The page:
musket and did sentry duty at the insurgent camp. The success of the Irish
forces at New Ross was to a large extent due to her, who in one of the turns
of the fight, when hesitation might have resulted in rout, leaped out in
front of the insurgents, brandishing a scythe, with which she cut the
cartouche (ammunition) belts of the fallen enemy, and threw their contents
among the Wexfordmen to replenish their stock, calling on them to be
resolute and follow.

Her magnificent courage undoubtedly won for them whatever success they
attained. The intrepid woman, Mary Doyle, seeing the insurgents about to
quit the scene of one of their conflicts and leave behind a gun they had
brought with them, seated herself upon it and refused to move unless the gun
was taken with them. The weary men were shamed into complying with her

It is said that she perished amid the flames, like so many other women, that
consumed so much of the town of New Ross.

Equally brave were the exploits of the beautiful young northern heroine,
Betsy Grey of Granshaw, County Down, who on June 13th followed her brother
George and lover, Willie Boal, to the fatal field of Ballinahinch, where she
fought bravely at their side during the entire conflict, and perished with
them in the fight that ensued.
>From the north also came the indomitable spirit of Mary Anne McCracken.

Much has been written of the heroic mothers and wives of our freedom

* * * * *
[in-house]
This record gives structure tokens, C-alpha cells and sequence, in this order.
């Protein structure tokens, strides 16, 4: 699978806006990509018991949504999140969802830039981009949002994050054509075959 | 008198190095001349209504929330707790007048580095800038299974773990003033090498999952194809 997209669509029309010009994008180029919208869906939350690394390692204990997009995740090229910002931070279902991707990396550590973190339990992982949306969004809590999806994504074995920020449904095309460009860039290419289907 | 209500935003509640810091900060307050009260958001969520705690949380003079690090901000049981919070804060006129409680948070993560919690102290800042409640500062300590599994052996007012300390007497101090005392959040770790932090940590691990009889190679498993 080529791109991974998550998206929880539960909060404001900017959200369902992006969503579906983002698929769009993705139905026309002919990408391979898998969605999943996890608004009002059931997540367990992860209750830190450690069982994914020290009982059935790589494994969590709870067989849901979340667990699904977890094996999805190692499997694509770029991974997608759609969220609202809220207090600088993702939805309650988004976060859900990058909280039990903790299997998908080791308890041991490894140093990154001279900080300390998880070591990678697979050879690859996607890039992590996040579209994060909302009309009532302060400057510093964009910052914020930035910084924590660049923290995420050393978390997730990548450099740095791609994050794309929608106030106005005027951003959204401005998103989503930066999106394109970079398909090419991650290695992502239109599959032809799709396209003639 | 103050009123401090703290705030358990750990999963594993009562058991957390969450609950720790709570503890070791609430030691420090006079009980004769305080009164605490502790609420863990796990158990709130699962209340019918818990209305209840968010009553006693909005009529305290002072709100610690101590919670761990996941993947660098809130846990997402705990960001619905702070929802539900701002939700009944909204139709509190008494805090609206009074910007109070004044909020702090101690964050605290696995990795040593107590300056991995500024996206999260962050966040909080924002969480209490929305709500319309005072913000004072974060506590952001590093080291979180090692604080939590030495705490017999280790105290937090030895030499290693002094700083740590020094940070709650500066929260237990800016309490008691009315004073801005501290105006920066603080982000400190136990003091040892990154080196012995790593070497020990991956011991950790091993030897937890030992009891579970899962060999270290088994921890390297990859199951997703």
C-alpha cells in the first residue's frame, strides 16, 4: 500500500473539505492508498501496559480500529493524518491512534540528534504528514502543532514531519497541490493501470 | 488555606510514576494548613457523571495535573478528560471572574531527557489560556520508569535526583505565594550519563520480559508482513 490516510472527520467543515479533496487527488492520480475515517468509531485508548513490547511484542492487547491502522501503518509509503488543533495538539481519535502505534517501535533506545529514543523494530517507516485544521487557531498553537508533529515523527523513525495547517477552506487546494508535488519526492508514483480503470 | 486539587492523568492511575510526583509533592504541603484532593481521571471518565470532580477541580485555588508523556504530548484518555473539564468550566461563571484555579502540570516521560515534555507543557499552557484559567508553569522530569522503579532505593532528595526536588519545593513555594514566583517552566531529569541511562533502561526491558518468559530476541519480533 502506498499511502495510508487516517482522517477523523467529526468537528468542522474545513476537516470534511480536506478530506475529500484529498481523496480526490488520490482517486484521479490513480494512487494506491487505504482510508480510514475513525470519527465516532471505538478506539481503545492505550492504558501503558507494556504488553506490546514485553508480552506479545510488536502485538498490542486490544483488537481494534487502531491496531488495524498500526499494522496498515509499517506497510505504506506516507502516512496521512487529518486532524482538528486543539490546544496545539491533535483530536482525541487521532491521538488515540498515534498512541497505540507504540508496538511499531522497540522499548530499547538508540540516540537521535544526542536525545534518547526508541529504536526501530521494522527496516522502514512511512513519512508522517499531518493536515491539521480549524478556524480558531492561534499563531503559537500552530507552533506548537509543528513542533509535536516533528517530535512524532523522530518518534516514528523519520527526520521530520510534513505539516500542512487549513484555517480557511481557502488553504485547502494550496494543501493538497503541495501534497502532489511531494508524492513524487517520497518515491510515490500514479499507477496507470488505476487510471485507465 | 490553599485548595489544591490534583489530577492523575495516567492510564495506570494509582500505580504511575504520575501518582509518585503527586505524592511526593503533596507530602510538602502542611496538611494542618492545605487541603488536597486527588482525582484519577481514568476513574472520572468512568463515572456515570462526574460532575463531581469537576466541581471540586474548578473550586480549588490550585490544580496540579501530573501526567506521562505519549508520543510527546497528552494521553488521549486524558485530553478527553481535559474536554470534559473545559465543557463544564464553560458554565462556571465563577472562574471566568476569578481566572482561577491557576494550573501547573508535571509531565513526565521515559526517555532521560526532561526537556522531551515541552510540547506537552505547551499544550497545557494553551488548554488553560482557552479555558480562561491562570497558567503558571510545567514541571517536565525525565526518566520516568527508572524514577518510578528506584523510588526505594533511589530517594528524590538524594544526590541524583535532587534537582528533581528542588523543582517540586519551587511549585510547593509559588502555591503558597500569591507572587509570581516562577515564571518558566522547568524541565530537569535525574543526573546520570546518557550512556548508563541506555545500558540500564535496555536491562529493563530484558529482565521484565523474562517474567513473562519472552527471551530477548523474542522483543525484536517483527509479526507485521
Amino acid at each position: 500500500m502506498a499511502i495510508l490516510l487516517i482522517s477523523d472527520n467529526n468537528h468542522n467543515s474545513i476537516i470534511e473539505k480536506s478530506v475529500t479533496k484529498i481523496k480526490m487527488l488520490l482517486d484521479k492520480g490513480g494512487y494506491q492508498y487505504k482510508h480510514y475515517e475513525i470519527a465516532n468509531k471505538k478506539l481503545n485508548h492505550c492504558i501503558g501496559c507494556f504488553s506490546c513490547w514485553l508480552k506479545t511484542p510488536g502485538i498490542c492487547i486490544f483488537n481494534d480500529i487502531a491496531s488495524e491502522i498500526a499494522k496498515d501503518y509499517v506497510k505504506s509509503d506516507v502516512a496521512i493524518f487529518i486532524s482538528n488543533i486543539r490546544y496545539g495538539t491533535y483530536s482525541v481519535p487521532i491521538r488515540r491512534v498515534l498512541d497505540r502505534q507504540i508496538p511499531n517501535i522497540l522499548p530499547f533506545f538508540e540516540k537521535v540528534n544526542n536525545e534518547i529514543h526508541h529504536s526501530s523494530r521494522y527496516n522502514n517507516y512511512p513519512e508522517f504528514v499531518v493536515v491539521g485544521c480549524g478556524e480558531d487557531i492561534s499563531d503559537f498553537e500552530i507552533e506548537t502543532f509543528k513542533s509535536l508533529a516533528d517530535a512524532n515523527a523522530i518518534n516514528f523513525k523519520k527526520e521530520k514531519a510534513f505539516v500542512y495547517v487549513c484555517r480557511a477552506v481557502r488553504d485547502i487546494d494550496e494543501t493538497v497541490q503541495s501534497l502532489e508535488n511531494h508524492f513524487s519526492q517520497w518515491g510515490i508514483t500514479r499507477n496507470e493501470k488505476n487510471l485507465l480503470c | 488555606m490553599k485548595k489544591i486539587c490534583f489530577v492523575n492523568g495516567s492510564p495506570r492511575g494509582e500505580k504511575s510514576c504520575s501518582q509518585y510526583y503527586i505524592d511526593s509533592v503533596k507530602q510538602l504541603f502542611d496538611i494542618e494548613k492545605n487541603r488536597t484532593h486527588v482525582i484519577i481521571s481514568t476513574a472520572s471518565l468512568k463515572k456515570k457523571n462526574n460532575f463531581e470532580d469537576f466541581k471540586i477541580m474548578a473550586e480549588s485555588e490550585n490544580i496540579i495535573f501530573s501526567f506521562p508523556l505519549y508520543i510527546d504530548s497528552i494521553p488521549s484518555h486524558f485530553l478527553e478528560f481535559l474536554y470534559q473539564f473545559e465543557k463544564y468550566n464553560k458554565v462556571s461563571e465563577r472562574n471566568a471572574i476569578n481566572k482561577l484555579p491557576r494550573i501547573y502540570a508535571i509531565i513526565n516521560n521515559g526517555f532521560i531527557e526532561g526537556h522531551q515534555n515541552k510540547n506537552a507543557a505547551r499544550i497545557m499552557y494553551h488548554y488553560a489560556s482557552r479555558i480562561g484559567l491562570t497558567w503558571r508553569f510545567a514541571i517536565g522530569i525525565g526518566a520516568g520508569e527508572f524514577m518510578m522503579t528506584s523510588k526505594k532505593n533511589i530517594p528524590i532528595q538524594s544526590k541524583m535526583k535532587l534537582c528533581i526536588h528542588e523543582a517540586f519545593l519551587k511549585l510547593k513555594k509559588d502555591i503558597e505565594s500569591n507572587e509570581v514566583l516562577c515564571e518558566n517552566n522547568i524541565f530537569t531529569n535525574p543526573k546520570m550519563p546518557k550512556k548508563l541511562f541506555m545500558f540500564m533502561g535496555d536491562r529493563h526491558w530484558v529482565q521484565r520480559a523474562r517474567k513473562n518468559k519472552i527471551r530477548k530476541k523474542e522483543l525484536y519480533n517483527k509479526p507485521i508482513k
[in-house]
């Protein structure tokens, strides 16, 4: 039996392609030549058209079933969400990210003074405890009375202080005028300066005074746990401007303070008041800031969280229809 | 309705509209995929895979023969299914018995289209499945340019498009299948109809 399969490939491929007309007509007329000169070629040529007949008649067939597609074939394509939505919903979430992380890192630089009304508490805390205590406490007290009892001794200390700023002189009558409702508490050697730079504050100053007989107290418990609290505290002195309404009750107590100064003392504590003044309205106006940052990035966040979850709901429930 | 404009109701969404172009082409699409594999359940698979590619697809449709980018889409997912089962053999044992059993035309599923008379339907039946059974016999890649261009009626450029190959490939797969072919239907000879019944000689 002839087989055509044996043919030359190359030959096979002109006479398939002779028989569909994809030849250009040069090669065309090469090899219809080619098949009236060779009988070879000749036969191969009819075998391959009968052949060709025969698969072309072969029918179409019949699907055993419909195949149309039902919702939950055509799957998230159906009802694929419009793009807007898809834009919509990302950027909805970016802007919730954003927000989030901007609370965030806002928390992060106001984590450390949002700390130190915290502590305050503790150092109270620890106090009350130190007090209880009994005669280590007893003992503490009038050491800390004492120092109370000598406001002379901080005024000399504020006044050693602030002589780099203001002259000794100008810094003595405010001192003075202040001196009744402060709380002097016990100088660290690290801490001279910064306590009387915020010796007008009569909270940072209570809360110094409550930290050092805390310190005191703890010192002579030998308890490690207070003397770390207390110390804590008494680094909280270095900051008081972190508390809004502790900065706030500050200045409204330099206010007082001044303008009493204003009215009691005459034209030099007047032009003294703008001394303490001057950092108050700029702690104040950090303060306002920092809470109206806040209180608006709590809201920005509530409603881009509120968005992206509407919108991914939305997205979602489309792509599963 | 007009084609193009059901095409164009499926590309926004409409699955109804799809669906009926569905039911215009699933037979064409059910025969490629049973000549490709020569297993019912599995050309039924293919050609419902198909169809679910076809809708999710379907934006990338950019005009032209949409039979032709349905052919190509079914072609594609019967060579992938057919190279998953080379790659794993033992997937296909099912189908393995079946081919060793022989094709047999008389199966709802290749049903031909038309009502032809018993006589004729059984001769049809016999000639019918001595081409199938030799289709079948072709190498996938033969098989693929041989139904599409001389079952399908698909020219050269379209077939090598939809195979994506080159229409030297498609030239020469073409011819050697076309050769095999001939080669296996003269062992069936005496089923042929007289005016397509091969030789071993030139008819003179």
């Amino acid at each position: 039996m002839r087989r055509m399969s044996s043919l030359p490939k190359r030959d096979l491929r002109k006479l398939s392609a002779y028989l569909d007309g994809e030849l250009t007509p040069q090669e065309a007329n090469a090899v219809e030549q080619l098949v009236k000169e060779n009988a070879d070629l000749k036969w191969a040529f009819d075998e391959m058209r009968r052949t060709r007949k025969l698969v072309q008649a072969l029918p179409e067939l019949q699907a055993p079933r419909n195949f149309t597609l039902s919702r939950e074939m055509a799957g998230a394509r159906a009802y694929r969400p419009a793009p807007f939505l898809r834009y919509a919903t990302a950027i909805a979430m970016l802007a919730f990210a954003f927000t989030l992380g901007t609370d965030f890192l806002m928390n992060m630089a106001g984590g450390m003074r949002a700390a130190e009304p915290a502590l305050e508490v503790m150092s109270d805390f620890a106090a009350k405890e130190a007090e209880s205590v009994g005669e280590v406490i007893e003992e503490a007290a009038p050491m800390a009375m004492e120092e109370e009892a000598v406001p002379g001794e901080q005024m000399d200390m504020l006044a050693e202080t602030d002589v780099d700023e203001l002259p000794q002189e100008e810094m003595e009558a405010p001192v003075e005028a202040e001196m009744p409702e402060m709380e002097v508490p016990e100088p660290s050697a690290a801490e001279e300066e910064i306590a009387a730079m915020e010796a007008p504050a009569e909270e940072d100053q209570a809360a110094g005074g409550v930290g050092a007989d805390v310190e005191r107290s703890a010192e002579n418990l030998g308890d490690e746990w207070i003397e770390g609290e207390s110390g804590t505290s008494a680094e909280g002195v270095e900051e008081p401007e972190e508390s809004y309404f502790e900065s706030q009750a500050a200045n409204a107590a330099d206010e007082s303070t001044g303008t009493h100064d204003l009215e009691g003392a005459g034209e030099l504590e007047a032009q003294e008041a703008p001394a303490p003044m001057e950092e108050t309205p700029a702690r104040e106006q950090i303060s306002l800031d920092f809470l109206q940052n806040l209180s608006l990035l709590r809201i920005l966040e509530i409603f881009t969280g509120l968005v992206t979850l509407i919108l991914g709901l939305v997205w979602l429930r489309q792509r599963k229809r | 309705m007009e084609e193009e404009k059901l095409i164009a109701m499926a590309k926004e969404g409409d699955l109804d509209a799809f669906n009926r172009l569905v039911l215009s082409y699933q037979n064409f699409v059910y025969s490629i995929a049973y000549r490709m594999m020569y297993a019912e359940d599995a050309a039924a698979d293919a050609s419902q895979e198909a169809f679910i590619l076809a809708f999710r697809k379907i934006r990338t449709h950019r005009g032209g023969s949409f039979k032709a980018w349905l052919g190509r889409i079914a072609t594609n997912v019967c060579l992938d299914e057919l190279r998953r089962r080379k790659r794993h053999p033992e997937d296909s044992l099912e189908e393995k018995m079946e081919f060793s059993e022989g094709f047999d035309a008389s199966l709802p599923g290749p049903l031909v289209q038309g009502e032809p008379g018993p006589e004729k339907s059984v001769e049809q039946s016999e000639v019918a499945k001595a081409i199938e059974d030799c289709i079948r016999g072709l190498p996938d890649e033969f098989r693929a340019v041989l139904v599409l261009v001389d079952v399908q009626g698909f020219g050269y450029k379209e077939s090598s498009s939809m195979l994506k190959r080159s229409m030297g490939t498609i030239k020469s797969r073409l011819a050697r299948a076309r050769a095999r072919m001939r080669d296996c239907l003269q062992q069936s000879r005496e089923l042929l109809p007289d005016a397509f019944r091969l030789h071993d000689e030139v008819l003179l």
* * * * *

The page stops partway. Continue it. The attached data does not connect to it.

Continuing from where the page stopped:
fighters and much more remains to be written. But little is heard of their
sisters, who like Mary Anne McCracken, sister of Henry Joy, stood by their
brothers in their darkest hours.

Mary grew to womanhood with a passionate love of liberty and followed with
enthusiastic interest the progress of the American War of Independence. She
joined the United Irishmen and was swept into activism in the Movement of
1798 against English control of Ireland.

After the Rising in Antrim, Henry Joy McCracken and his companions were
forced to withdraw to a hide-out in the hills. Mary insisted in finding him,
and at last traced him to Brownhill with Jemmy Hope and some other

After this their encounters grew more tragic. He was arrested in an escape
bid to America and flung into Carrickfergus Jail. His faithful sister
followed him and spoke words of comfort through the prison bars. When he was
later transferred to Belfast she followed him there too. She was present at
his trial, comforted him in his cell as he awaited execution and accompanied
him to the scaffold.

Forty years after the execution of her brother, Mary Anne McCracken
described her terrible ordeal on the afternoon of his execution:

"At 5pm he was ordered to the place of execution - the old market-house, the
ground of which had been given to the town by his great-great-grandfather. I
took his arm and we walked together to the place of execution (outside the
house in Rosemary Street, Belfast where he was born) where I was told it was
the generals orders I should leave him, which I peremptorily refused. Harry
begged I would go. Clasping my hands round him I said I could bear anything
but leaving him. Three times he kissed me and entreated I would go . . . I
suffered to be led away . . . I was told afterwards that poor Harry stood
where I left him at the place of execution and watched me until I was out of

Just as she had seen the brother whom she had loved make the supreme
sacrifice for liberty, so she had watched Thomas Russell, the man who she
had secretly loved for many years, drawn into the governments' net and pay
the same price at Downpatrick Jail. And when the gallows had done their work
it was she who committed his remains to the soil of Downpatrick to rest
forever under the simple stone inscribed "The Grave of Russell".

Upon the grave of Mary Anne McCracken, near to which is buried her brother,
Henry Joy, the stone describes her as "True till death".

Other heroines of '98 include: Teresa Malone of Carlow, May Loftus and her
daughter, Bridget, of Wicklow, Mrs Oliver Bond, Mrs Henry Sheares and Lady
Pamela Fitzgerald.